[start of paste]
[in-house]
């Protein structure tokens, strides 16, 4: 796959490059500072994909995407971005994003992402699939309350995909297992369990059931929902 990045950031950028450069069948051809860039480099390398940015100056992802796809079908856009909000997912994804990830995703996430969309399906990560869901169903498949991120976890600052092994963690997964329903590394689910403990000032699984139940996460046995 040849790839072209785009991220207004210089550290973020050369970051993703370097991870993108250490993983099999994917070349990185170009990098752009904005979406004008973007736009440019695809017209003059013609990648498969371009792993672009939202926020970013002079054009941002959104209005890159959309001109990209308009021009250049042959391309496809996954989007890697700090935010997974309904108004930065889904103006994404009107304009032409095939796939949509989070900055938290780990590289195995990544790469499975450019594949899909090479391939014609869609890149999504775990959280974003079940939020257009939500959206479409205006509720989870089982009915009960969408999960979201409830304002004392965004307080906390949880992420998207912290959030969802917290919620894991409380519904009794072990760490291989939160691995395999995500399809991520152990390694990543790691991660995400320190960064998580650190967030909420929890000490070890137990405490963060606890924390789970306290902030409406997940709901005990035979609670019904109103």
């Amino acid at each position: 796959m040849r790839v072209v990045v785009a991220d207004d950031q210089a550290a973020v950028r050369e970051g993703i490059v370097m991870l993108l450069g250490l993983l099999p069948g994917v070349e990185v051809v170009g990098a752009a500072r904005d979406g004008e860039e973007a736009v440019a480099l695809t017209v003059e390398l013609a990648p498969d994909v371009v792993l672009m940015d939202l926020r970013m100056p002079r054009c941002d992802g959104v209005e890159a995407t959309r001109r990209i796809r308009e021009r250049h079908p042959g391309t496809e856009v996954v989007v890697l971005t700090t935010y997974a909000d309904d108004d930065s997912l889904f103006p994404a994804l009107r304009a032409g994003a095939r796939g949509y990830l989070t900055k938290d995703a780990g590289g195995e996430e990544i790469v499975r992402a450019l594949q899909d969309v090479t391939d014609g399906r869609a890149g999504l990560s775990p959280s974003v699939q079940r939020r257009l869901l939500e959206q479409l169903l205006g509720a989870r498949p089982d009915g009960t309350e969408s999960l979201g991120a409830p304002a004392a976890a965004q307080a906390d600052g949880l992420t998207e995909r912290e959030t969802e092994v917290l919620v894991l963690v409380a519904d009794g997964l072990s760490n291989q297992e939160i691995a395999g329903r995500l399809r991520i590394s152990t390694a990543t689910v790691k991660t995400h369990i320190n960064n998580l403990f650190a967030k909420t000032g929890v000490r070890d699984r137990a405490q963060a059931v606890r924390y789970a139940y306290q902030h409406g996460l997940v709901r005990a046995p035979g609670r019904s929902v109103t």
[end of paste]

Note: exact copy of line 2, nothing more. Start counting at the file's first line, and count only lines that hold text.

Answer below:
């Protein structure tokens, strides 16, 4: 796959490059500072994909995407971005994003992402699939309350995909297992369990059931929902 990045950031950028450069069948051809860039480099390398940015100056992802796809079908856009909000997912994804990830995703996430969309399906990560869901169903498949991120976890600052092994963690997964329903590394689910403990000032699984139940996460046995 040849790839072209785009991220207004210089550290973020050369970051993703370097991870993108250490993983099999994917070349990185170009990098752009904005979406004008973007736009440019695809017209003059013609990648498969371009792993672009939202926020970013002079054009941002959104209005890159959309001109990209308009021009250049042959391309496809996954989007890697700090935010997974309904108004930065889904103006994404009107304009032409095939796939949509989070900055938290780990590289195995990544790469499975450019594949899909090479391939014609869609890149999504775990959280974003079940939020257009939500959206479409205006509720989870089982009915009960969408999960979201409830304002004392965004307080906390949880992420998207912290959030969802917290919620894991409380519904009794072990760490291989939160691995395999995500399809991520152990390694990543790691991660995400320190960064998580650190967030909420929890000490070890137990405490963060606890924390789970306290902030409406997940709901005990035979609670019904109103």